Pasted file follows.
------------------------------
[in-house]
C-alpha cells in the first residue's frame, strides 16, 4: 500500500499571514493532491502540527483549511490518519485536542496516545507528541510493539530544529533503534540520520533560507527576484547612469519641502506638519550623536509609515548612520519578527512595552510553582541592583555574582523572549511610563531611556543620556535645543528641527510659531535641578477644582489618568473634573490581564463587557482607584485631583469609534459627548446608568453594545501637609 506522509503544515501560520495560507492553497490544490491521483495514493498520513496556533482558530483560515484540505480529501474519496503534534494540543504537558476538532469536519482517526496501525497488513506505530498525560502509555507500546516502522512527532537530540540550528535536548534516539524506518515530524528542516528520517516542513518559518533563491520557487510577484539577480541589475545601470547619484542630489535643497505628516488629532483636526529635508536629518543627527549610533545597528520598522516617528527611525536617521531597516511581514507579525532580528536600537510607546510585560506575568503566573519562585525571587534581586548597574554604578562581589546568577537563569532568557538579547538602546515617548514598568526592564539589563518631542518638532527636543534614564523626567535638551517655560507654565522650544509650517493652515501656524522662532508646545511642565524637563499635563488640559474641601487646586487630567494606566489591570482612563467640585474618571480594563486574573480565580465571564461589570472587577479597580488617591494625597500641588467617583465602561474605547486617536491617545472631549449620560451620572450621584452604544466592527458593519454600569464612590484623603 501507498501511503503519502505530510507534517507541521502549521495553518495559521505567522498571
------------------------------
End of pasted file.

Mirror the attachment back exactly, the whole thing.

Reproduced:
[in-house]
C-alpha cells in the first residue's frame, strides 16, 4: 500500500499571514493532491502540527483549511490518519485536542496516545507528541510493539530544529533503534540520520533560507527576484547612469519641502506638519550623536509609515548612520519578527512595552510553582541592583555574582523572549511610563531611556543620556535645543528641527510659531535641578477644582489618568473634573490581564463587557482607584485631583469609534459627548446608568453594545501637609 506522509503544515501560520495560507492553497490544490491521483495514493498520513496556533482558530483560515484540505480529501474519496503534534494540543504537558476538532469536519482517526496501525497488513506505530498525560502509555507500546516502522512527532537530540540550528535536548534516539524506518515530524528542516528520517516542513518559518533563491520557487510577484539577480541589475545601470547619484542630489535643497505628516488629532483636526529635508536629518543627527549610533545597528520598522516617528527611525536617521531597516511581514507579525532580528536600537510607546510585560506575568503566573519562585525571587534581586548597574554604578562581589546568577537563569532568557538579547538602546515617548514598568526592564539589563518631542518638532527636543534614564523626567535638551517655560507654565522650544509650517493652515501656524522662532508646545511642565524637563499635563488640559474641601487646586487630567494606566489591570482612563467640585474618571480594563486574573480565580465571564461589570472587577479597580488617591494625597500641588467617583465602561474605547486617536491617545472631549449620560451620572450621584452604544466592527458593519454600569464612590484623603 501507498501511503503519502505530510507534517507541521502549521495553518495559521505567522498571